What are the most important healthy habits your kids should carry into adulthood?
Children develop both good and bad habits at a very young age. For better or worse, your kids will carry many of these habits into adulthood. Luckily, you can set your little ones up for a long, happy life by helping them make good choices early on.
Here are a few healthy habits to teach your kids — and why they’re so important for the rest of their lives.
Establish a routine
Contrary to popular belief, kids love having a routine. When they know what to expect each day, they feel much more secure. More importantly, they’re able to establish good habits and respond well to change. In a constantly changing world, this skill is a good one to have, especially as they transition into adulthood.
While a schedule may seem trivial, the busiest adults know how vital routines can be. Instead of giving in to anxiety and procrastination, they can stick to their daily routine, maintain good habits, adapt to constant change, and do more in less time.
Make time to play
Most parents don’t consider playtime a habit, much less a good or productive one.
However, play is essential to your child’s brain development and an important part of their everyday lives. Through free, unstructured play, they learn to problem-solve, flex their creative muscles, and heal emotional wounds.
Yet, play isn’t just important for kids. It’s also essential for adults. The more you play, the more you’re able to see things from a fresh perspective and find creative solutions to problems at work and home. Making play a habit can also refresh your mind and body, increase energy, prevent burnout, and help you manage stress.
Practice good dental hygiene
Nearly 80% of kids between the ages of 2 and 11 have dental caries in their primary teeth. Another 41% of children between 6 and 11 have decay in their permanent teeth. If left untreated, cavities and decay can cause serious problems like gum disease, abscesses, and even heart disease. Luckily, your kids can prevent these health issues by eating less processed sugar and practicing good dental hygiene.
Prioritizing clean teeth and gums and establishing long-term healthy habits for kids will set them up for a pain-free future and a pearly white smile. Instill good habits by making flossing and brushing part of your morning and night routine.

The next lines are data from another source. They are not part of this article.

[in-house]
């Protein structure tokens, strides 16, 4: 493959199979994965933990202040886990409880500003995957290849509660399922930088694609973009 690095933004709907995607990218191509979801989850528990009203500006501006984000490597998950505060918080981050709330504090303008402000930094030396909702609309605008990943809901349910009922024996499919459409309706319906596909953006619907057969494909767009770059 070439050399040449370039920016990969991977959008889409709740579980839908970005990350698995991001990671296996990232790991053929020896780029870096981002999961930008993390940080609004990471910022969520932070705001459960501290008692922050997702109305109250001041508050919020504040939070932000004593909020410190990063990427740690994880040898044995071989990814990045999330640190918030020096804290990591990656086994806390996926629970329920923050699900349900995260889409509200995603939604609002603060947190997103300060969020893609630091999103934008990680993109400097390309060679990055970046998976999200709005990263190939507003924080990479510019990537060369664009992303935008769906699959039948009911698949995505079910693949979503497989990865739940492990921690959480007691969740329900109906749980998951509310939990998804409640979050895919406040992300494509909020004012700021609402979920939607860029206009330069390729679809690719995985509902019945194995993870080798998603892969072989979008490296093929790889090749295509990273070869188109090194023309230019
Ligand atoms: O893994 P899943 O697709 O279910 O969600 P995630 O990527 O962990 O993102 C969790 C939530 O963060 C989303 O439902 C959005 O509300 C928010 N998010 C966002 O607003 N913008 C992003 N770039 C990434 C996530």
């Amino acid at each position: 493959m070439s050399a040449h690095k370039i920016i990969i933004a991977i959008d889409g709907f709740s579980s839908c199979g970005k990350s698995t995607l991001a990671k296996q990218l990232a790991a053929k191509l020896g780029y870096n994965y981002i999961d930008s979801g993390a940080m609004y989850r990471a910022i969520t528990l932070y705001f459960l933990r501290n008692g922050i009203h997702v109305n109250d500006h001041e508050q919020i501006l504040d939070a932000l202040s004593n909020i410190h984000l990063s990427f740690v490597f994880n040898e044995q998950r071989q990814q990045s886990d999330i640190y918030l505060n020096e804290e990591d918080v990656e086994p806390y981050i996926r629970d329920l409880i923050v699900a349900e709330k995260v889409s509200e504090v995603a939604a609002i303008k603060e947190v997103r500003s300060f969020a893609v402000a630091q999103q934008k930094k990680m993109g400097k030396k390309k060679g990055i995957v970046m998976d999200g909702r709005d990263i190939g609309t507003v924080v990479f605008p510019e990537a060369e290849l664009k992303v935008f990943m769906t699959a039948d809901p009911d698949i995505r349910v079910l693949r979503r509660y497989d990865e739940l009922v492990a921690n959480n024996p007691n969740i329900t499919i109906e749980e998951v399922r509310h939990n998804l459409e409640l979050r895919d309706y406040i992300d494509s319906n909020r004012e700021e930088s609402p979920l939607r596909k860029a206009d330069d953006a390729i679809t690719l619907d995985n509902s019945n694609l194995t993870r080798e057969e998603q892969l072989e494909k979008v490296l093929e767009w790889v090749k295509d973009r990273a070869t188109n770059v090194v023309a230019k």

Eat healthy foods
Everyone knows that a balanced diet is a key to good health. However, many people still experience weight fluctuations throughout their lives, especially during adolescence and early adulthood. Fortunately, those who develop healthy eating habits are less likely to experience excessive weight gain because they’re used to eating whole, nutritious foods.
Help your child embrace a healthier diet by teaching them how to cook. Bring them along to the grocery store and make meal prepping a regular part of your weekly routine. With a little bit of help, your kids will carry these good habits into adulthood.
Limit screen time
Almost half of today’s kids spend 30 hours or more on their phones each week, leaving little time for play and other healthy activities. Eventually, too much screen time can cause attention deficits, stunt language development, inhibit communication skills, and impact their sleep schedule.
Unfortunately, these adverse effects can follow them into adulthood. Therefore, it’s incredibly important to limit screen time and promote social interaction from a very young age. Create tech-free zones in your home and avoid giving your kid a phone until they’re a teenager. Co-watch television and choose media wisely.
Most importantly, set a good example by putting your phone down and giving your kids the attention they desperately want and deserve.
Nix bad habits
Breaking bad habits can take months, if not years. Therefore, it’s best to nip them in the bud before they become problematic. When you notice your little ones making poor choices, offer alternatives that include healthy habits your kids need for adulthood.
Start small and be persistent. One day, you’ll see the fruits of your labor, even if your kids would rather throw a tantrum than eat their broccoli right now.